Tuesday, 18 February 2014

Ethical not mythical

Over the past couple of years SNC Lavalin, one of Canada's pre-eminent companies operating in the international marketplace, has been found to have acted in a corrupt manner.  Charges have been laid against current and former employees for alleged criminal activities in both Canada and abroad - typically relating to bribery.  The company has already agreed to certain sanctions imposed by the World Bank and more penalties are likely to follow.

Beyond the obvious public relations issues that this kind of corporate behaviour elicits, consider some of the deeper implications that are less apparent at first glance.

  1. When any company participates in illegal, immoral or unethical activities - bribery, price fixing, influence peddling etc. - the message to all employees essentially says "we are not good enough to compete on a level playing field".  Whether the indictment is interpreted about the company's products, services, systems or people does not matter.  The message is the medium.  The workplace is poisoned and employees are embarrassed and disheartened by the fact that leadership has such a low opinion of the company's ability to compete.
  2. When these kinds of activities are known internally they establish the standard for acceptable behaviour for all employees.  While the corruption may be played out at the executive level, the bar is set for everyone.  How is anyone held to account for cheating on an expense account; for taking that extra long lunch; for abusing company benefits etc.  When the line of acceptable conduct is blurred at the highest levels, the implications flow to the deepest levels of the company.
  3. What happens to the opinions of key suppliers?  Will they feel that they have been cheated in their negotiations to supply products or services to the company?  Will they want the speculation that they have somehow directly or indirectly supported the activities of the cheater in order to benefit from future sales?  Will they be concerned about the opinion of other companies that they serve and the potential that these firms will not want to be tainted by association?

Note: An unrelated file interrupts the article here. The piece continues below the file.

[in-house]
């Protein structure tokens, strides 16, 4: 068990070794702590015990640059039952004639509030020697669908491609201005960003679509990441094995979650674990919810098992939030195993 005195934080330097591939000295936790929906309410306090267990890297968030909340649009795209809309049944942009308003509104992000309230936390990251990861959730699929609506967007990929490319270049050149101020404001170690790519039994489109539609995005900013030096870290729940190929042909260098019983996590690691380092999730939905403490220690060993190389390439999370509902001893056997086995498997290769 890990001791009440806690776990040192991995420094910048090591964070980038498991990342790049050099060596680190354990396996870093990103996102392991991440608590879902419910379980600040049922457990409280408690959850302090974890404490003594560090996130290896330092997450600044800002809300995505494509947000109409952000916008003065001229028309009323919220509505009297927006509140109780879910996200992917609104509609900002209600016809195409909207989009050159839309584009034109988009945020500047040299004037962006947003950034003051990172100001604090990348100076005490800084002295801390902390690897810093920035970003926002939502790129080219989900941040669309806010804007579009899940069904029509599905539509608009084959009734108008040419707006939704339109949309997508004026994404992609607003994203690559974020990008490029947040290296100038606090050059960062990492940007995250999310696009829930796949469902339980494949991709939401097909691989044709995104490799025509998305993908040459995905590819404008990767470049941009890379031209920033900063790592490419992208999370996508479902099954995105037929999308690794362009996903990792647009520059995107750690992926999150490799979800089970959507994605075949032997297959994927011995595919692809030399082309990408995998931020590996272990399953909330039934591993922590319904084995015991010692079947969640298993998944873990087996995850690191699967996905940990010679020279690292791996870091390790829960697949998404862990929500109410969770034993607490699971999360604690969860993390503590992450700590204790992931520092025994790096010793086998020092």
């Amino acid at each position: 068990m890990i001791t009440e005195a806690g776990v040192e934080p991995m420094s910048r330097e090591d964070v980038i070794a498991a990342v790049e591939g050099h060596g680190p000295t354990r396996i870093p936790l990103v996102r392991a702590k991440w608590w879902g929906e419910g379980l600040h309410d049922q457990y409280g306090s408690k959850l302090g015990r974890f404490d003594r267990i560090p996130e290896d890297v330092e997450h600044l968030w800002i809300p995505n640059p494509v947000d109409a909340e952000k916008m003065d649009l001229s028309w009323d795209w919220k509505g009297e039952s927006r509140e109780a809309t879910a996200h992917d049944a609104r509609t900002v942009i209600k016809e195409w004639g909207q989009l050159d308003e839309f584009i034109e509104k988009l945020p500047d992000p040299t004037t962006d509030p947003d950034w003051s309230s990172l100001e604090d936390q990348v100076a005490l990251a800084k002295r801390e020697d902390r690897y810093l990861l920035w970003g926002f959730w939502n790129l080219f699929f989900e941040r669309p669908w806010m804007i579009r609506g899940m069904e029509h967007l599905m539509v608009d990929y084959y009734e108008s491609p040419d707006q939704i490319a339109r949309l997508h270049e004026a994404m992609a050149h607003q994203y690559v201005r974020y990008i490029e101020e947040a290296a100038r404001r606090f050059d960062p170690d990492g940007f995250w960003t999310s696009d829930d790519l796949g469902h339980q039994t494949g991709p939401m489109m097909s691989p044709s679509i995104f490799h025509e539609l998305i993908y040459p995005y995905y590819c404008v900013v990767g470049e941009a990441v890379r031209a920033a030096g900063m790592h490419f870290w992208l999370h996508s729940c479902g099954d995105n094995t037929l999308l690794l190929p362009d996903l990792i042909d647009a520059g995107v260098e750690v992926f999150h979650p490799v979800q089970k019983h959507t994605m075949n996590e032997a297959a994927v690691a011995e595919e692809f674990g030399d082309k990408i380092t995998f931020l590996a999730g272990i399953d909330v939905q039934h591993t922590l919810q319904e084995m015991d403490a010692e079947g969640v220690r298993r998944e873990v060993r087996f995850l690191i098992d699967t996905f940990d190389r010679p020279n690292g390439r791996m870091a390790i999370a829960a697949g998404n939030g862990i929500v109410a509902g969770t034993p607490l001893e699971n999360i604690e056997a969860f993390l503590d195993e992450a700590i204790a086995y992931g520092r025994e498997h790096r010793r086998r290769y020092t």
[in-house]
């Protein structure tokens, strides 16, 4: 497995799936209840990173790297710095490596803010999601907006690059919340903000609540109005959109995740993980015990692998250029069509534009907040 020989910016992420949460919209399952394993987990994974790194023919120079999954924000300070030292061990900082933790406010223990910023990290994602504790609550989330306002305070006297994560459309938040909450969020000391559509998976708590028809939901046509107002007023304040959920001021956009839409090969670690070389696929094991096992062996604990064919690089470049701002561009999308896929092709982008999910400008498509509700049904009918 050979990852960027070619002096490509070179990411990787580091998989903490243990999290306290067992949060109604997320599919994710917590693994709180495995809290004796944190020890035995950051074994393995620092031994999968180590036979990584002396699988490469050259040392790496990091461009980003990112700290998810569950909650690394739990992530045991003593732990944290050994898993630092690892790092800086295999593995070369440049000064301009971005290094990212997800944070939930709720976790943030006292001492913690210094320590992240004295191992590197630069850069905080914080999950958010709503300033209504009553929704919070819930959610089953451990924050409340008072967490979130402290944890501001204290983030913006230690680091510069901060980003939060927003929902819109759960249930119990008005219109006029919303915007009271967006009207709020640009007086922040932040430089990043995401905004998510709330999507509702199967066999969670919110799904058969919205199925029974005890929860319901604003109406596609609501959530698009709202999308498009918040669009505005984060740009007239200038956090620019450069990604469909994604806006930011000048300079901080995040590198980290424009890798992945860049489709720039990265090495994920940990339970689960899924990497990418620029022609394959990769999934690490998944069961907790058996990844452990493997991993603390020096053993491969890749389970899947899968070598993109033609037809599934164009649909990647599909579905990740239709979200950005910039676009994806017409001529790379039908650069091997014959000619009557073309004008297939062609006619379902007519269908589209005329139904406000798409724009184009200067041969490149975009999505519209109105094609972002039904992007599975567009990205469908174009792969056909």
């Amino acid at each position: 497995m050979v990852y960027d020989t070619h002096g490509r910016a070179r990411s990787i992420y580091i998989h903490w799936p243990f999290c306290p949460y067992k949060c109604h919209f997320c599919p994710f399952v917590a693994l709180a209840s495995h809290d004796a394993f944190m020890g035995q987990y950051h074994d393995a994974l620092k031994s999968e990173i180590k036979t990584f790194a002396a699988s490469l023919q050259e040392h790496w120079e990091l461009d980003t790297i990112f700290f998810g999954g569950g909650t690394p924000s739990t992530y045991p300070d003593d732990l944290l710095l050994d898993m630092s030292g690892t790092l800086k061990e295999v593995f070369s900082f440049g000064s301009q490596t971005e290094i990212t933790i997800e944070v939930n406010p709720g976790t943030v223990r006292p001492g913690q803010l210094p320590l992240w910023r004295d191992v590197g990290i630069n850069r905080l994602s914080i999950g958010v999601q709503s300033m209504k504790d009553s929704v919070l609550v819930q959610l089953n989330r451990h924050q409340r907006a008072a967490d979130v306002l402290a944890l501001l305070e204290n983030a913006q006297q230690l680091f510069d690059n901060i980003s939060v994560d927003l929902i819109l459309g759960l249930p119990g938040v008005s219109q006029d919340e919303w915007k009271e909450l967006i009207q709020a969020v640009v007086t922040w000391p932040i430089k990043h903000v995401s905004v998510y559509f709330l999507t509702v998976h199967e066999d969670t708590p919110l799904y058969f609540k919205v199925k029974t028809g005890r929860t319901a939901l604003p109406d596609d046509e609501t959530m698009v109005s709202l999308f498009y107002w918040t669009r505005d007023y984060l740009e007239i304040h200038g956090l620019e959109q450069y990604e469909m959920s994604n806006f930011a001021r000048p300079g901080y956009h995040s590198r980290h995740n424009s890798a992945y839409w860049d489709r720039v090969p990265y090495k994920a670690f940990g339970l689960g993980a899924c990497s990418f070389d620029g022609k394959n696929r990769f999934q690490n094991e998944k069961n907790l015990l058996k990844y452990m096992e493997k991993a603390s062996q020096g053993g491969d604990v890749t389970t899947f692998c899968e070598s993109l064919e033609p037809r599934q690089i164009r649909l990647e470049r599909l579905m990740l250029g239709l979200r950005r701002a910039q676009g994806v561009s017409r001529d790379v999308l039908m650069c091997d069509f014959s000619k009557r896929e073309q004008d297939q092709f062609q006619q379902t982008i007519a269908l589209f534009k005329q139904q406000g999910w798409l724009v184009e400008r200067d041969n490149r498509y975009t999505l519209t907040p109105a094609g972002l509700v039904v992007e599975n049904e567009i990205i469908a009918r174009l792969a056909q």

4. Then there is the attitude of other clients whose business with the offender has been conducted above board.  Unfortunately the same potential to be tainted by association must be considered.  It is only natural that the questions will be asked to determine how wide spread the corrupt activities have spread.  This brings an unnecessary and costly focus on others who must assert and defend their innocence.    Furthermore it will dissuade other companies from considering business with the offender simply because of the optics.
SNC Lavalin and others conducting themselves in a like manner often use the time worn argument that others do it or that this is the customary way to conduct business in the particular market.  Effectively they are justifying their actions through the application of situational ethics.  Whether you operate in a local or in a global market those arguments simply don't hold water.  There are no shades of grey, only black and white.  Just a 2+2 always equals 4, right is right and wrong is wrong.  It is not a case of perspectives.

As my title implies, ethics cannot be mythical.  Ethics are not some unicorn or Cyclops or other fantacy of literature.  Ethics are real, measurable and consistent.  And they hold you accountable.

Too often, for the SNC's of the world, ethics have been found difficult and thus left untried without due consideration of the extent of damage that their choices will inflict.  Don't compromise your leadership role by sacrificing that which is easy to build but almost impossible to rebuild.

1 comment:

  1. Great posting on ethics. Unfortunately, today it has become the norm and not the exception. Be it Wallmart bribing local politicians in Mexico in order to speed-up building permitting, J.P.Morgan and Bank of America settling for billions in the subprime mortgage scandal, stockbrokers being sued for insider trading, even US military personnel cheating on recertification exams, and even closer to home Canadian Banks among others being fined for what you and I would be put in jail for, it has now become "acceptable" to cheat, rape and pillage. I for one do not believe this trend will abate; on the contrary, I expect it to grow and become the "new normal" and soon you will be known as an "outsider" if you do not partake.